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Broken `if big5-p` code in titdic-cnv.el (was: Scan of broken conditiona

From: Stefan Monnier
Subject: Broken `if big5-p` code in titdic-cnv.el (was: Scan of broken conditional forms)
Date: Tue, 26 Jan 2021 22:02:35 -0500
User-agent: Gnus/5.13 (Gnus v5.13) Emacs/28.0.50 (gnu/linux)

[ This dates back to Jan 2020.

  To recap we have in titdic-cnv.el code like:

    (defun tsang-quick-converter (dicbuf tsang-p big5-p)
      (let ((fulltitle (if tsang-p (if big5-p "倉頡" "倉頡")
                         (if big5-p "簡易" "簡易")))

  where the `if big5-p` tests appear to do nothing.  It turns out that
  those two strings have the same unicode chars but because the file is
  encoded using iso-2022-jp they have a different `charset` property
  applied to them which Emacs can use to render them differently.
  When we bumped into this code, tho, the file has been converted to
  `utf-8` (by yours truly) so that the nuance had been lost.
  Paul reverted this part of my change to recover the subtle rendering.  ]

Paul Eggert [2020-01-05 12:48:29] wrote:
> On 1/5/20 7:45 AM, Eli Zaretskii wrote:
>> let's install this only on master, please.
> OK, I did that.
>> Btw, the change in titdic-cnv.el, by itself, makes no sense ...
>> When Stefan recoded this file, he left that code intact, which now
>> makes no sense at all.  We should probably propertize the strings with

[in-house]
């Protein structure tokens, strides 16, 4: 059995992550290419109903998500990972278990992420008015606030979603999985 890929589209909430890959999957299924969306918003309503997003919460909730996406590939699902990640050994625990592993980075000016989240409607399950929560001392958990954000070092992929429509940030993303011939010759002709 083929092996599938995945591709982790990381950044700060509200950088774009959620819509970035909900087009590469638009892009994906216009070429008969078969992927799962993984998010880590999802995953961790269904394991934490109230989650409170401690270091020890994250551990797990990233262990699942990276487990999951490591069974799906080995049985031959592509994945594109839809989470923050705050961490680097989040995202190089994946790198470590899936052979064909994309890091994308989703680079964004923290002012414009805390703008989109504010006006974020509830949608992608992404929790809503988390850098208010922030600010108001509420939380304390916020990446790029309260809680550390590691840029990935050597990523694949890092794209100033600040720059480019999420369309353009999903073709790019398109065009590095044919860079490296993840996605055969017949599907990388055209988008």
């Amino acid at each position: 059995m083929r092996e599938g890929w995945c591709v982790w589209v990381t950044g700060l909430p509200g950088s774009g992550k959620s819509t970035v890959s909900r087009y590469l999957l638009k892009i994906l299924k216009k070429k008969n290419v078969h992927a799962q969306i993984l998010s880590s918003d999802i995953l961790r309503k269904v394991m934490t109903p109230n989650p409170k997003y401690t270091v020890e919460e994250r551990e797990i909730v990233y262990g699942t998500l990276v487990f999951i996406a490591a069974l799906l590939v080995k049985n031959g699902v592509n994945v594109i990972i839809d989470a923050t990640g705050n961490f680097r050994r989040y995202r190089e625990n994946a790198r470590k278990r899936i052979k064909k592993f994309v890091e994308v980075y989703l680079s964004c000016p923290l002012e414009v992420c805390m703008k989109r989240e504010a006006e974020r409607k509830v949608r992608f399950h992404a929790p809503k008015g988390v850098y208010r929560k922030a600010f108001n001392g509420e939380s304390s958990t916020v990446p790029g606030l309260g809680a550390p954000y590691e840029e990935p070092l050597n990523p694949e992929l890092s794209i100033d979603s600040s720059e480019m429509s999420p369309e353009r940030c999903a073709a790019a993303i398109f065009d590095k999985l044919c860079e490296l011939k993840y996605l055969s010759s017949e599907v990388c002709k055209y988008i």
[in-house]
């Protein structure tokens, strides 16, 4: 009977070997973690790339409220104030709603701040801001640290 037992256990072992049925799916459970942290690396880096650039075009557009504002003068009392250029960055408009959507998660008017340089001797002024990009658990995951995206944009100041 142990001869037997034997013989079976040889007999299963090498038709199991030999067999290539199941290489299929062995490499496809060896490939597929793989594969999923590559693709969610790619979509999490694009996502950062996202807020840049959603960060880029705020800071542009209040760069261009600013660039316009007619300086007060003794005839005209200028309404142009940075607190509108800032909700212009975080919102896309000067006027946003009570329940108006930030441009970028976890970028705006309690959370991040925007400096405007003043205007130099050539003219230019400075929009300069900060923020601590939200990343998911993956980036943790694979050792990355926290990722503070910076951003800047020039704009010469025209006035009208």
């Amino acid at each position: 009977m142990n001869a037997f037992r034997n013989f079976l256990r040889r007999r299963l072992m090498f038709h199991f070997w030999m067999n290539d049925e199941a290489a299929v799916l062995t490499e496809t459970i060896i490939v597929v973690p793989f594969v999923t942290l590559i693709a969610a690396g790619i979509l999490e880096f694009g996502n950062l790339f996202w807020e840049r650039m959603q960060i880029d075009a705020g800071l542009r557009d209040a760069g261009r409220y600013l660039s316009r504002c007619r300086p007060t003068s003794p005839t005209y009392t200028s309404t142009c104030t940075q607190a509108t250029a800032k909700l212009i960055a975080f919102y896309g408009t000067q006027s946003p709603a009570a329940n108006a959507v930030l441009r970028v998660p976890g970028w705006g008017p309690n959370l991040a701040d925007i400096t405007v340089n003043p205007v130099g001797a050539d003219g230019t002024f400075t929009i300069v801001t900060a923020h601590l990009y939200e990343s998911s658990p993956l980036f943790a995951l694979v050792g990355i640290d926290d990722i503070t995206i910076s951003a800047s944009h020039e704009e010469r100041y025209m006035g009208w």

>> the 2 corresponding charset properties, something that before the
>> recoding happened automagically (because ISO-2022 records the charset
>> in the encoding), and which was the whole purpose of this function.
> I worked around the problem by converting titdic-cnv.el back to
> iso-2022-7bit on master, as this conversion was simple.  Stefan (or
> anybody) can look into this later if they want to do it in
> a better way.

I just looked into it and I still can't see what's wrong with using
utf-8 here.  AFAICT those `if big5-p` tests have been doing nothing ever
since Emacs's internal encoding was changed to be based on Unicode
(i.e. Emacs-23).

While it's true that using the iso-2022-jp encoding on the file does
allow Emacs to render the two strings differently, this only applies to
the source file.  The .elc files all use `utf-8-emacs` encoding anyway,
so that info is lost.  And the difference is even lost before we write
the .elc file because when Emacs byte-compiles that code the
byte-compiler considers those two strings as "equal" and emits only one
string in the byte-code (so the two branches return `eq` strings).

So, I think using `iso-2022-jp` is a bad idea here: it gives the
illusion that the two branches are different where they really aren't.
If we do want to recover the difference (the one we presumably lost in
Emacs-23), we need to make those two branches return
properly-propertized strings with something like:

    (defun tsang-quick-converter (dicbuf tsang-p big5-p)
      (let* ((charset (if big5-p 'chinese-big5-1 'chinese-cns11643-1))
              (propertize (if tsang-p "倉頡" "簡易")
                          'charset charset))

Tho I'm not sure even that would be sufficient, since that function
generates a file so if it just prints those strings into an Elisp file,
the info would again be lost, at least when that Elisp file
gets compiled.

Given that we lived blissfully unaware of the problem for the last 10
years (plus another year with some vague awareness of it but still
without doing anything about it), I suggest we get rid of the `if
big5-p` tests and switch the file to `utf-8`.


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